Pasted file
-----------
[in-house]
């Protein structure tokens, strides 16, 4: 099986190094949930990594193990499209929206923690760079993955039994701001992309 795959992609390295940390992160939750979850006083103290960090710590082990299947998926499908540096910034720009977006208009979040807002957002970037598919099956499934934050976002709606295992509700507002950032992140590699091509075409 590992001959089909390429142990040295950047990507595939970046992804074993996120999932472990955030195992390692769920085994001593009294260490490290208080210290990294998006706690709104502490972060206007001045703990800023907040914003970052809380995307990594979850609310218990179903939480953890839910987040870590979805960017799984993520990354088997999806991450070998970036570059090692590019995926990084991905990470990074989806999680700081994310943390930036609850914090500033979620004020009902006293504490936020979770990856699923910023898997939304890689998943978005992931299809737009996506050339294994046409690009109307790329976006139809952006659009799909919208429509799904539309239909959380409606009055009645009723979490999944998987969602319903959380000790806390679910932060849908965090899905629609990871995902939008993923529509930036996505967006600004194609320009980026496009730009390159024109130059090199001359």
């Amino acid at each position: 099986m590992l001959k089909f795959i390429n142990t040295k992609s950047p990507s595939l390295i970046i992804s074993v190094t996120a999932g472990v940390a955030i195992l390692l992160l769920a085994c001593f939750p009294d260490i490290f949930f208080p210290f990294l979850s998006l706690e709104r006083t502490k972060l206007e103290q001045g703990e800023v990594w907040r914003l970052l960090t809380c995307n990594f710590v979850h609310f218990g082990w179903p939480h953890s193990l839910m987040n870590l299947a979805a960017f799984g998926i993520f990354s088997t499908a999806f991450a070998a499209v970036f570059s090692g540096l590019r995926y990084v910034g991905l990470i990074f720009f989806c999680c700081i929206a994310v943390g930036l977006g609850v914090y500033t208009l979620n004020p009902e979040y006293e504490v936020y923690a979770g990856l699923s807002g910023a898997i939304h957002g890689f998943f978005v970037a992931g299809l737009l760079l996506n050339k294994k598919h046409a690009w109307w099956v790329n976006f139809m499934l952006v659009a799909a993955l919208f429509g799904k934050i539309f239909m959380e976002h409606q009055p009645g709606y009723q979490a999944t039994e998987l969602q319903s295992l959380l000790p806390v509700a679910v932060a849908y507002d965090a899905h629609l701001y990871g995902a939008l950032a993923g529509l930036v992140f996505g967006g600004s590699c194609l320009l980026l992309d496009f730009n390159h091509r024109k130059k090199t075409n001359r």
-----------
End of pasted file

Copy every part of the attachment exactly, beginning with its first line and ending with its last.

[in-house]
């Protein structure tokens, strides 16, 4: 099986190094949930990594193990499209929206923690760079993955039994701001992309 795959992609390295940390992160939750979850006083103290960090710590082990299947998926499908540096910034720009977006208009979040807002957002970037598919099956499934934050976002709606295992509700507002950032992140590699091509075409 590992001959089909390429142990040295950047990507595939970046992804074993996120999932472990955030195992390692769920085994001593009294260490490290208080210290990294998006706690709104502490972060206007001045703990800023907040914003970052809380995307990594979850609310218990179903939480953890839910987040870590979805960017799984993520990354088997999806991450070998970036570059090692590019995926990084991905990470990074989806999680700081994310943390930036609850914090500033979620004020009902006293504490936020979770990856699923910023898997939304890689998943978005992931299809737009996506050339294994046409690009109307790329976006139809952006659009799909919208429509799904539309239909959380409606009055009645009723979490999944998987969602319903959380000790806390679910932060849908965090899905629609990871995902939008993923529509930036996505967006600004194609320009980026496009730009390159024109130059090199001359």
């Amino acid at each position: 099986m590992l001959k089909f795959i390429n142990t040295k992609s950047p990507s595939l390295i970046i992804s074993v190094t996120a999932g472990v940390a955030i195992l390692l992160l769920a085994c001593f939750p009294d260490i490290f949930f208080p210290f990294l979850s998006l706690e709104r006083t502490k972060l206007e103290q001045g703990e800023v990594w907040r914003l970052l960090t809380c995307n990594f710590v979850h609310f218990g082990w179903p939480h953890s193990l839910m987040n870590l299947a979805a960017f799984g998926i993520f990354s088997t499908a999806f991450a070998a499209v970036f570059s090692g540096l590019r995926y990084v910034g991905l990470i990074f720009f989806c999680c700081i929206a994310v943390g930036l977006g609850v914090y500033t208009l979620n004020p009902e979040y006293e504490v936020y923690a979770g990856l699923s807002g910023a898997i939304h957002g890689f998943f978005v970037a992931g299809l737009l760079l996506n050339k294994k598919h046409a690009w109307w099956v790329n976006f139809m499934l952006v659009a799909a993955l919208f429509g799904k934050i539309f239909m959380e976002h409606q009055p009645g709606y009723q979490a999944t039994e998987l969602q319903s295992l959380l000790p806390v509700a679910v932060a849908y507002d965090a899905h629609l701001y990871g995902a939008l950032a993923g529509l930036v992140f996505g967006g600004s590699c194609l320009l980026l992309d496009f730009n390159h091509r024109k130059k090199t075409n001359r």